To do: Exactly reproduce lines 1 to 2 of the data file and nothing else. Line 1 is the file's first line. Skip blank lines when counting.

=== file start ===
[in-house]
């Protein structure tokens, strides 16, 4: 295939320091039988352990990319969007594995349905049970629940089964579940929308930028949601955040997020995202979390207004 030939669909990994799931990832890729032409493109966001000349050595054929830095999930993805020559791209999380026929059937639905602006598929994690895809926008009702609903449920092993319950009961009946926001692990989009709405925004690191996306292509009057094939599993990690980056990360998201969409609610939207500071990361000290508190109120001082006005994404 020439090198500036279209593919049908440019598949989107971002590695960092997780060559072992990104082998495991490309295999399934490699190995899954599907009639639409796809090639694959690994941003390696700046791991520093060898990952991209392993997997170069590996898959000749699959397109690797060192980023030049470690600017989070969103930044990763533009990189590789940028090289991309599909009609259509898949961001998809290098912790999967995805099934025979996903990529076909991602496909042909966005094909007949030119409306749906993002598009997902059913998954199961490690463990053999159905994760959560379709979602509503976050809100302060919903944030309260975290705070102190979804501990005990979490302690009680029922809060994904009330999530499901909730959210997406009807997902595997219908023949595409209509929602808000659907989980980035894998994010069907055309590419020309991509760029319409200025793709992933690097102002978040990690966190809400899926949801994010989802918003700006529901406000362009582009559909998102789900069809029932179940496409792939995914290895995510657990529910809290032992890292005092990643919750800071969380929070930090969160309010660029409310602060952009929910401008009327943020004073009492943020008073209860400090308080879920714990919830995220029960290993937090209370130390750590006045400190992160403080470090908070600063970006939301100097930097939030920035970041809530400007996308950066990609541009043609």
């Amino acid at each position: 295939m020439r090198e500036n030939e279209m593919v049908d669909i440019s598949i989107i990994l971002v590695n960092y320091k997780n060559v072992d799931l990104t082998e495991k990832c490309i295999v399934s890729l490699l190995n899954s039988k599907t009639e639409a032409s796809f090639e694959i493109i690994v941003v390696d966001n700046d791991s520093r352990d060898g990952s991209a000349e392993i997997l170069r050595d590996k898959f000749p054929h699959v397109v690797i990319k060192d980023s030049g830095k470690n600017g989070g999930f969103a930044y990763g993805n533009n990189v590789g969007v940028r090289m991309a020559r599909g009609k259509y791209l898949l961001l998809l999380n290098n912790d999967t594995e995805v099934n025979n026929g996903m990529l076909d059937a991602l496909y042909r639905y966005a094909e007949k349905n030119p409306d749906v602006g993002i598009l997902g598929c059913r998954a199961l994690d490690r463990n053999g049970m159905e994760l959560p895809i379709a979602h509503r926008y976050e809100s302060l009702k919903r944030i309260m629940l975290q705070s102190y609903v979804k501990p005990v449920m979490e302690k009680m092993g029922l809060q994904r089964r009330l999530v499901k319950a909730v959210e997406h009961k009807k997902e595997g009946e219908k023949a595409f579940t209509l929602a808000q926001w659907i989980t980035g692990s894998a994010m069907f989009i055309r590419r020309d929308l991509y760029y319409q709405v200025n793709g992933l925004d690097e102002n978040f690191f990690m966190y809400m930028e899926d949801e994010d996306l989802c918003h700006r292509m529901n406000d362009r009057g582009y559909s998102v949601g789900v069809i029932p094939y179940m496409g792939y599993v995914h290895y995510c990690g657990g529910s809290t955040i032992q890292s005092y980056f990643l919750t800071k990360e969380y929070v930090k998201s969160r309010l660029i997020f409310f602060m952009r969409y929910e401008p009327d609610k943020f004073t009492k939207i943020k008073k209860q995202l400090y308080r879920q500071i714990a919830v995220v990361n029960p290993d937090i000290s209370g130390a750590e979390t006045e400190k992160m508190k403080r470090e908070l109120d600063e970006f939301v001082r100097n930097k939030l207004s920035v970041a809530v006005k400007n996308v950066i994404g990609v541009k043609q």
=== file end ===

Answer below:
[in-house]
């Protein structure tokens, strides 16, 4: 295939320091039988352990990319969007594995349905049970629940089964579940929308930028949601955040997020995202979390207004 030939669909990994799931990832890729032409493109966001000349050595054929830095999930993805020559791209999380026929059937639905602006598929994690895809926008009702609903449920092993319950009961009946926001692990989009709405925004690191996306292509009057094939599993990690980056990360998201969409609610939207500071990361000290508190109120001082006005994404 020439090198500036279209593919049908440019598949989107971002590695960092997780060559072992990104082998495991490309295999399934490699190995899954599907009639639409796809090639694959690994941003390696700046791991520093060898990952991209392993997997170069590996898959000749699959397109690797060192980023030049470690600017989070969103930044990763533009990189590789940028090289991309599909009609259509898949961001998809290098912790999967995805099934025979996903990529076909991602496909042909966005094909007949030119409306749906993002598009997902059913998954199961490690463990053999159905994760959560379709979602509503976050809100302060919903944030309260975290705070102190979804501990005990979490302690009680029922809060994904009330999530499901909730959210997406009807997902595997219908023949595409209509929602808000659907989980980035894998994010069907055309590419020309991509760029319409200025793709992933690097102002978040990690966190809400899926949801994010989802918003700006529901406000362009582009559909998102789900069809029932179940496409792939995914290895995510657990529910809290032992890292005092990643919750800071969380929070930090969160309010660029409310602060952009929910401008009327943020004073009492943020008073209860400090308080879920714990919830995220029960290993937090209370130390750590006045400190992160403080470090908070600063970006939301100097930097939030920035970041809530400007996308950066990609541009043609």